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Discussion Starter · #12 ·
I am watching your build. It appears you are trying to add utility to what could be considered to be a johnny bucket type of attachment. I would be interested in seeing or knowing what it is going to be installed on. I have a craftsman version of a totally mechanical/manual Johnny bucket that I did a lot of scooping and carrying with. Was not easy or efficient but beat a shovel and wheelbarrow hands down. Having your clam shell configuration might have helped me in sifting dirt from rock. It also appears that it could be very effective to use for spreading material.
I have a couple of suggestions for you to consider. You could make the the opening/closing of the clam shell manual through linkages. You can also remote mount the valve and operate it through linkages. Just possibilities. I will be watching with interest to see what you come up with.
Don
I'm using the original Bolens snowplow that came with my Bolens H14 as the back of the Johnny bucket/clamshell design. So basically im making 2 sides and a bottom with some reinforcements and arms that connect to an axel over the top of the plow. You can see the 2 bearing housings that i have already mounted. the hydraulic cylinder will attach to the axel with a custom made arm that extends out towards the front of the tractor.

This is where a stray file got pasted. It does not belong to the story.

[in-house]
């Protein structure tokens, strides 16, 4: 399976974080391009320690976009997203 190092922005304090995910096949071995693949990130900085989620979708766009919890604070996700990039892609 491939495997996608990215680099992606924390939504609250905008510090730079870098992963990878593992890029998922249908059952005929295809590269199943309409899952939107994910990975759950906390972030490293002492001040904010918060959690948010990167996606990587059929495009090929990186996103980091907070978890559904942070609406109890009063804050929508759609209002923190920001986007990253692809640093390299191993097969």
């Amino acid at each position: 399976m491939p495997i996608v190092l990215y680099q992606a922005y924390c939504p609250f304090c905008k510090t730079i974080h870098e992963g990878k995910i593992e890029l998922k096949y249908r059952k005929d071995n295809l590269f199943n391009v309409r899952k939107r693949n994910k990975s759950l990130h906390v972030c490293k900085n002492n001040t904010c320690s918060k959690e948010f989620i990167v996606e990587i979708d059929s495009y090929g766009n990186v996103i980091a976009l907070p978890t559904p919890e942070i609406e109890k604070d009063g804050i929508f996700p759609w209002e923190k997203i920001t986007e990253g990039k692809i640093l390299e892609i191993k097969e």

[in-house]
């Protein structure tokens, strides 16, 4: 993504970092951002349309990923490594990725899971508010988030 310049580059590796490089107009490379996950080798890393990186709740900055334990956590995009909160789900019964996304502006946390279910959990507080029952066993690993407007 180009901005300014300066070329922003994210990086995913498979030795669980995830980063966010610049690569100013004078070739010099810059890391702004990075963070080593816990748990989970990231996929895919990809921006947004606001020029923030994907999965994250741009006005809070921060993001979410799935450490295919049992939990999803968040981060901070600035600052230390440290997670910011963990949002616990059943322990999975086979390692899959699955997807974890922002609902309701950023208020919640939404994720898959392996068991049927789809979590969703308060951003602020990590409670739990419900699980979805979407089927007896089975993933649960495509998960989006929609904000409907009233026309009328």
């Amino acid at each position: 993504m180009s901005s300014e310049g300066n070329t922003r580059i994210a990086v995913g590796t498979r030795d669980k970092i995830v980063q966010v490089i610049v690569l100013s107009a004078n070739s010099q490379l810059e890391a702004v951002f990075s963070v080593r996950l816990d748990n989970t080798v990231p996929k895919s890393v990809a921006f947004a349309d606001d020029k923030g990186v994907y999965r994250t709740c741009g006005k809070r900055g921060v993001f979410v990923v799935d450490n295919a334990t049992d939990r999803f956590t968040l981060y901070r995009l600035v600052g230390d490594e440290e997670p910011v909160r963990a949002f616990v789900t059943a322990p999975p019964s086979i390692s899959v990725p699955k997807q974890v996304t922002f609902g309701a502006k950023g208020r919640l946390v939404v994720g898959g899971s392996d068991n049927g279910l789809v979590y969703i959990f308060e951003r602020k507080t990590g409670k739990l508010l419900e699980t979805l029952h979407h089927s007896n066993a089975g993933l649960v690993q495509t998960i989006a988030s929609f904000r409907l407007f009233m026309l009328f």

What you said about remote linkages got me thinking though. I started looking at solenoid controlled valve selectors. A few of them are quite small and I think i might be able to fit them next to the original valve controller. This way a switch mounted on the panel next to the lever for valve can switch between the 2 circuits!
 

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Sounds good. But the valve is the least of the problem. all the plumbing to the valve will consume much more space. For that you may be able to use at least some hard line, like brake line. My Bobcat skid steer has about 3/8 tube going to the lift cylinders with no apparent problems. I seem to remember much of the plumbing on my Sears front loader being 1/4 pipe.
Don
 

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Discussion Starter · #14 ·